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Universal Health Coverage Day 2022 – Building a World with No Preventable Sight Loss

Published: 12.12.2022
Junu Shrestha Policy and Advocacy Manager
Image description: A photograph is taken through the window of a mud house. It frames a vision screening in progress where an eye care professional points at a snell chart. 

A call to eye health sector on Universal Health Coverage Day 2022 to build the world we want.

Three years ago, the global eye sector successfully called for the inclusion of eye health in the first Political Declaration on Universal Health Coverage (UHC). A landmark achievement in global health and development, the declaration established the most comprehensive set of health commitments ever adopted and committed Heads of State to strengthen efforts to address eye health conditions as part of universal health coverage.

In September 2023, the second High-Level Meeting on UHC will be convened at UN Headquarters in New York to review progress on the implementation of the 2019 political declaration and to identify gaps and solutions to accelerate progress towards the achievement of UHC by 2030.  A second action-oriented political declaration will be adopted at that time. Building on progress made, and in support of the implementation of the UN resolution on Vision, alliances and global advocates across the sector must come together to press decision makers to prioritize and reinforce the conclusion that eye healthcare is an integral component of UHC and to the achievement of the Sustainable Development Goals (SDGs) and SDG Target 3.8.

Since 2019, the global eye health sector has made significant policy gains that have strengthened our political position and reframed preventable sight loss as a major cross-cutting development issue. The WHO’s World Report on Vision, WHA resolution 73.4 on Integrated People-Centred Eye Care (IPEC) and Global Eye Health Targets for eCSC and eREC endorsed by the 74th WHA, the Lancet Global Eye Health Review and the UN Resolution on Vision provide a strategic framework of evidence, guidance and accountability mechanisms to move the eye care agenda forward in the coming decade and ensure eye care for everyone by 2030.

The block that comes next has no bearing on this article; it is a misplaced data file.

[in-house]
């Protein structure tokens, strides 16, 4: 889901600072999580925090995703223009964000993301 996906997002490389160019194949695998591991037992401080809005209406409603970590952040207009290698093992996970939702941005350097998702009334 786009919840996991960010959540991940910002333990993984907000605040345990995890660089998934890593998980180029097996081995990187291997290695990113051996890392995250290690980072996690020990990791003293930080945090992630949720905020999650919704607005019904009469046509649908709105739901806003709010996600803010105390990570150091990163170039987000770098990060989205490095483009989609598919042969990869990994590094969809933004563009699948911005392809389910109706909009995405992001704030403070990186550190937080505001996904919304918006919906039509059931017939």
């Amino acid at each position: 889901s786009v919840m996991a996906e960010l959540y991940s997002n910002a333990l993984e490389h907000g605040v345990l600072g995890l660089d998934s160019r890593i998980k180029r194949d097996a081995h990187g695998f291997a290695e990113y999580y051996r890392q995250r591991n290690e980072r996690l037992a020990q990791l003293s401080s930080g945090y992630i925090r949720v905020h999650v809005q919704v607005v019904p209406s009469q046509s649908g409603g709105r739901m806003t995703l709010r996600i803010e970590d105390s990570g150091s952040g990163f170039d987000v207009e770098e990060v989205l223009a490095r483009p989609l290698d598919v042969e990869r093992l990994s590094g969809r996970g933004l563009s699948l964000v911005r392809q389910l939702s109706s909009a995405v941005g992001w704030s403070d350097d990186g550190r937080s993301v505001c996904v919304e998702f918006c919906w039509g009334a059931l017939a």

Despite these successes, current eye care services are unlikely to keep pace with the increasing need associated with population, demographic, behavioral, and lifestyle trends that have led, and will continue to lead, to an increase in the number of eye conditions, like myopia, and the exacerbation of other health conditions such as dementia, cardiovascular disease and lung cancer. Education opportunities, earning potential and improved quality of life will fall out of reach for the most vulnerable and marginalized. National efforts to provide affordable, high quality and accessible eye care to all will be critical to meeting the growing challenge eye health will place on health systems across the world and help build strong and resilient health systems. It will ensure physical health, mental health, and well-being.

Universal Health Coverage Day 2022 marks a rallying point for all stakeholders to amplify the voices of the 1.1 billion people, including 450 million children, who are suffering the physical, emotional and socioeconomic consequences of preventable sight loss because they don’t have access to basic services.  Taking a multi-sectoral approach that acknowledges the intersectionality of vision, health and development, we must ensure that the 2023 Political Declaration on UHC commits global leaders to accelerating national efforts to address eye health as an integral part of UHC and improve social, economic and health security for all. Together, we can build the world we want. A world with no preventable sight loss.

Image on top: Eye Screening at Jukwa, Ghana by Kwame Yeboah.